My answer is that sharing ENHANCES the act. What I love so much about social media is that it creates communities, communities that can mobilize behind an act (sometimes for good, sometimes not). Take Momastery’s Holiday Hands (which I just learned about for the first time last night). What an amazing community. What amazing acts of charity done BECAUSE of the social element of that site. Acts of kindness are acts of kindness regardless of whether there is a camera there to document. What defines the act for me is the feeling that I have as a result of doing, of giving. Giving the parking attendant a gas card this morning literally changed my day. I have smiled more, felt more positive, been more joyous. Amazing the gifts that giving gives. My hope is that this project inspires others to be more generous, to reach out just a little bit more. That is what I believe can be achieved by sharing these acts, these days of kindness.

No kind action ever stops with itself. One kind action leads to another. Good example is followed. A single act of kindness throws out roots in all directions, and the roots spring up and make new trees. The greatest work that kindness does to others is that it makes them kind themselves.

-Amelia Earhart


Request for cards

One of the Acts I had planned this month was to ask for all of your help. You see, I love cards. I lost the ones I had saved for twenty years in the fire. But I got cards and cards and more cards after. Cards from people I never met. Cards from people I hadn’t spoken to in years. Cards from people whose lives I impacted but didn’t know. And those cards mean the world to me. I want to give the gift of cards to someone else. But who?

Last night, that who was introduced to me by way of a Facebook post. A little boy with Down Syndrome who was diagnosed with cancer at age 3. He is sick now, and I want to give this family some love, let them know that they are being held up by strangers, by those whose only connection to them is a simple sentence.

Will you send a card? Will you have your children make a card for this little boy? Will you add his family to your Christmas card list? I would love to have the cards by December 15th if possible (2 weeks). The address to send them to is my office:

c/o Cards for Kean
910 W Main St. Suite 354
Boise, ID 83702

Words that heal

In 2008, I stopped smiling.

My house had burned down ten weeks prior, my son born six weeks before, and then my face stopped working (yeah, it was really awesome being me that year). The entire right side of my face was paralyzed, a reflection, quite honestly, of how I was feeling emotionally. Within weeks, I was sick, really, really, really sick. I thought I was dying. Everyone else just thought I was depressed. It took a year, and quite a lot of doctor and ER visits, before a neurologist finally tested me for Lyme. And even with a positive test and symptoms that fit the disease to a T, I still had doctors call my labs “false positives.”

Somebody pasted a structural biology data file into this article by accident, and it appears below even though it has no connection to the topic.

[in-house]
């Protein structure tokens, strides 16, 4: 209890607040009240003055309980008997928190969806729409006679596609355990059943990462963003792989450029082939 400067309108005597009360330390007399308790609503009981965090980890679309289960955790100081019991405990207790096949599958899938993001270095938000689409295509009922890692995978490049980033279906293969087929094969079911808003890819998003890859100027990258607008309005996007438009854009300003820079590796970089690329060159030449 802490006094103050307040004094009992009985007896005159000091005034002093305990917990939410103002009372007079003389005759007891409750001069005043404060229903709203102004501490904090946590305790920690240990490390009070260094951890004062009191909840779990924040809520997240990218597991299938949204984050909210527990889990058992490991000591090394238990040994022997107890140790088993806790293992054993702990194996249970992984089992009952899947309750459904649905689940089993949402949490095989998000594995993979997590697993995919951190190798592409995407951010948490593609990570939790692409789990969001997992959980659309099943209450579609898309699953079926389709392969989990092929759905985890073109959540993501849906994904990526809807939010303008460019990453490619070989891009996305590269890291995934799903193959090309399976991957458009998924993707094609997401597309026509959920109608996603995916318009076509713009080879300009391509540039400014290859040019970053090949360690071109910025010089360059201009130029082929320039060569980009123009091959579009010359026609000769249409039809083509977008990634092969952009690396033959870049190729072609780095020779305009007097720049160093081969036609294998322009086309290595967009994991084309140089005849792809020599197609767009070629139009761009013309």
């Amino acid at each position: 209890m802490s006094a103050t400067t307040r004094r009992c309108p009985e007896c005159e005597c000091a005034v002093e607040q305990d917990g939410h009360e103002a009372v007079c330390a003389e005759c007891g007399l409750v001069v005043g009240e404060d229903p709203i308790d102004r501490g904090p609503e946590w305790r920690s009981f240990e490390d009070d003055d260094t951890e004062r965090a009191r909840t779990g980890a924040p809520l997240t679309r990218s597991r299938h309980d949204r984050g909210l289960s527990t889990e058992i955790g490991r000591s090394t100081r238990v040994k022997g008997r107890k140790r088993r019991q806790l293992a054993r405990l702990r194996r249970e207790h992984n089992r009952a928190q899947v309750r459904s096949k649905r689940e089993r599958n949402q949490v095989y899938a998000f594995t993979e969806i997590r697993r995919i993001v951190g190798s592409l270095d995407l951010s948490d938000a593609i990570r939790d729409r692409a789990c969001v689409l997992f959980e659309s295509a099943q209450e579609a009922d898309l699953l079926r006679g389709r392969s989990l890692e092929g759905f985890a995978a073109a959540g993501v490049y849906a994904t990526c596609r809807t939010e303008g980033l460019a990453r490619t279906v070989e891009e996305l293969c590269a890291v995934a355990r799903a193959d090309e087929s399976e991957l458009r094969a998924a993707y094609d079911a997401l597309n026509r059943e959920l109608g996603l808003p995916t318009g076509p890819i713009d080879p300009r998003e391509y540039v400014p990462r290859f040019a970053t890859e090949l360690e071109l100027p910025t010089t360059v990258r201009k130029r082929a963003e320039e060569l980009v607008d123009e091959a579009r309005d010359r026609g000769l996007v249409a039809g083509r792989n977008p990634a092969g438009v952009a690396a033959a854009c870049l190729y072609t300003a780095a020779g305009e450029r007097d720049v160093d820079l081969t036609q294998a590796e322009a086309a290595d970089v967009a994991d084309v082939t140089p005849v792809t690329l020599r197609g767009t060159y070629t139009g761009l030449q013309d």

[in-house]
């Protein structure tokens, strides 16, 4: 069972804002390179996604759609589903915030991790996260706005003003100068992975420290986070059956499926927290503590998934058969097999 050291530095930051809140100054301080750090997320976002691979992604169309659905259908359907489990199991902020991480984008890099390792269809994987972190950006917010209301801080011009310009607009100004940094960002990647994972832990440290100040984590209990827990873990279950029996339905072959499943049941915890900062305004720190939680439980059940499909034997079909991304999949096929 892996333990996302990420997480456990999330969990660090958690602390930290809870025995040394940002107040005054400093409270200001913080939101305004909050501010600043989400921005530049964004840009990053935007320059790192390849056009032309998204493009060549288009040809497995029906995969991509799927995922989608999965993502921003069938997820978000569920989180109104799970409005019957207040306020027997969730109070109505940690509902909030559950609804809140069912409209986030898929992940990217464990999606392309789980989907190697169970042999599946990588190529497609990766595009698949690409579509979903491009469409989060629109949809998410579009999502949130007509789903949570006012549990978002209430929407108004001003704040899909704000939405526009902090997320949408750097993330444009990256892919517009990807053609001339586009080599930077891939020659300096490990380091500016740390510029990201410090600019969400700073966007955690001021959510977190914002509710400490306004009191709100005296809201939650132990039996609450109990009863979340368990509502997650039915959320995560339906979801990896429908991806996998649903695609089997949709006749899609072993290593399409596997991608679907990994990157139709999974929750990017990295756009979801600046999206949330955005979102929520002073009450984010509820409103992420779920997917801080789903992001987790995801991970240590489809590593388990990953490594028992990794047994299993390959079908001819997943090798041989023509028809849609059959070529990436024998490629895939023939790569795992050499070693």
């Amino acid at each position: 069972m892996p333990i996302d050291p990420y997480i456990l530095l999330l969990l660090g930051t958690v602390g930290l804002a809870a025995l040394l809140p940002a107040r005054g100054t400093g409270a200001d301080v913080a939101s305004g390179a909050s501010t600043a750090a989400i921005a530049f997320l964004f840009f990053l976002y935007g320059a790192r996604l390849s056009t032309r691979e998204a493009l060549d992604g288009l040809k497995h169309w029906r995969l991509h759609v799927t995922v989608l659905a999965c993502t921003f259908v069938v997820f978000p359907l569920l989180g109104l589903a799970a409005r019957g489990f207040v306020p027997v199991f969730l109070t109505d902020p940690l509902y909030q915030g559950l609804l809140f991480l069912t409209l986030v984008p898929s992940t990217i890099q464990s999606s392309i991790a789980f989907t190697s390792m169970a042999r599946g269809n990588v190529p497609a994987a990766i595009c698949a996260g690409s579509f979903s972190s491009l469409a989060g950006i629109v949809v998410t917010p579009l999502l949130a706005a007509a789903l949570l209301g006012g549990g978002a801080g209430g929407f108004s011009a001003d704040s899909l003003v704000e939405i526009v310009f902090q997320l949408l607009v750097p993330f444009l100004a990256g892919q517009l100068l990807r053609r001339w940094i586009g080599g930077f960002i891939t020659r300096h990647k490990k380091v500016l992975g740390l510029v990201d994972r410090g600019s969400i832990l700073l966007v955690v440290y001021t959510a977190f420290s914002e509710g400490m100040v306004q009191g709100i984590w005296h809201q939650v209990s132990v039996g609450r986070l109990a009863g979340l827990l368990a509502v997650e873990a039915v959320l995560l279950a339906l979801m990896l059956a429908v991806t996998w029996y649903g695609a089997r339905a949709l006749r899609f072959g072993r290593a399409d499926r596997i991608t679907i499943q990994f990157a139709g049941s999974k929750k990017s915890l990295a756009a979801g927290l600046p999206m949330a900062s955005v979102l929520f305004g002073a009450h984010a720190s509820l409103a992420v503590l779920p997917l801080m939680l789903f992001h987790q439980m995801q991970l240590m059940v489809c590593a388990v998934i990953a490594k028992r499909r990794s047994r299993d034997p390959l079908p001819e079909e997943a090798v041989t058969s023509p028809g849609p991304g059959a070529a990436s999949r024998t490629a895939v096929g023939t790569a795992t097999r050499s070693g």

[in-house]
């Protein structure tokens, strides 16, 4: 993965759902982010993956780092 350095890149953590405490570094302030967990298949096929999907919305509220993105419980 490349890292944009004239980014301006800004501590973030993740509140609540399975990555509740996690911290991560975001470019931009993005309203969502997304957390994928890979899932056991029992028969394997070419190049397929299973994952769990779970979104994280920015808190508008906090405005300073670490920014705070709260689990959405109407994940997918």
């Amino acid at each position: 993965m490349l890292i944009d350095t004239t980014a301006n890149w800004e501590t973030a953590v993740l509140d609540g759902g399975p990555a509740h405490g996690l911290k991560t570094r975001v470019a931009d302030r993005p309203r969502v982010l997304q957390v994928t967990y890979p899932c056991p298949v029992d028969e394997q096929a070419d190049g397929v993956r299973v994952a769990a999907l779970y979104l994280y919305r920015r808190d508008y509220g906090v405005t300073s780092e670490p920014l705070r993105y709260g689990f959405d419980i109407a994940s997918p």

It took another year to regain health to 80% of where I was. I have had a rare few months where my health has been a bit better. My doctor doesn’t accept insurance. His office is an hour plane ride away. I had a PICC line, home health. Until the Affordable Care Act was passed, the likelihood of ever being insured under anything other than a catastrophic plan was slim. I am lucky that I have the resources to be able to pay for medical care, even though it ate through a lot of my savings. I know the realities of this disease and the financial toll it can take.

This year, even though I’ve been battling my own relapse and long-term nerve damage, I am giving to others who are not so fortunate, others who are fighting this disease and who are struggling as a result. I have four kids for whom I am sending shoeboxes full of small gifts: an 8 year old boy, a 10 year old boy, a 13 year old girl, and a 16 year old girl.

As I was buying the items for the shoebox today, I was thinking about chronic illness in general. One of the kindest things you can do for someone who is sick is simply ask “How are you feeling today?” For those of us who have been sick for a long time, we know that it is exhausting to discuss health problems over and over (it’s exhausting to us too). We know that it seems like we are always sick (we are). But those words are so much more than a question. They are an acknowledgement, an acknowledgement of the struggle, of the journey, of the successes we have every day. Because Lyme in particular is so controversial, it can also be an acknowledgement that we truly are sick and not just crazy. Another great question? What can I do to help? A home cooked meal can truly be such an amazing gift when you are sick and working to just get out of bed each day. Coffee with a friend can return normalcy into a life that has been turned on its head. Stopping at the store to pick up some groceries may not be a big deal to you, but for someone whose head spins from the noise and the lights, it can be a true life saver.

It isn’t always easy to listen to others talk about their health. But those words can heal. Your words have power; use them kindly!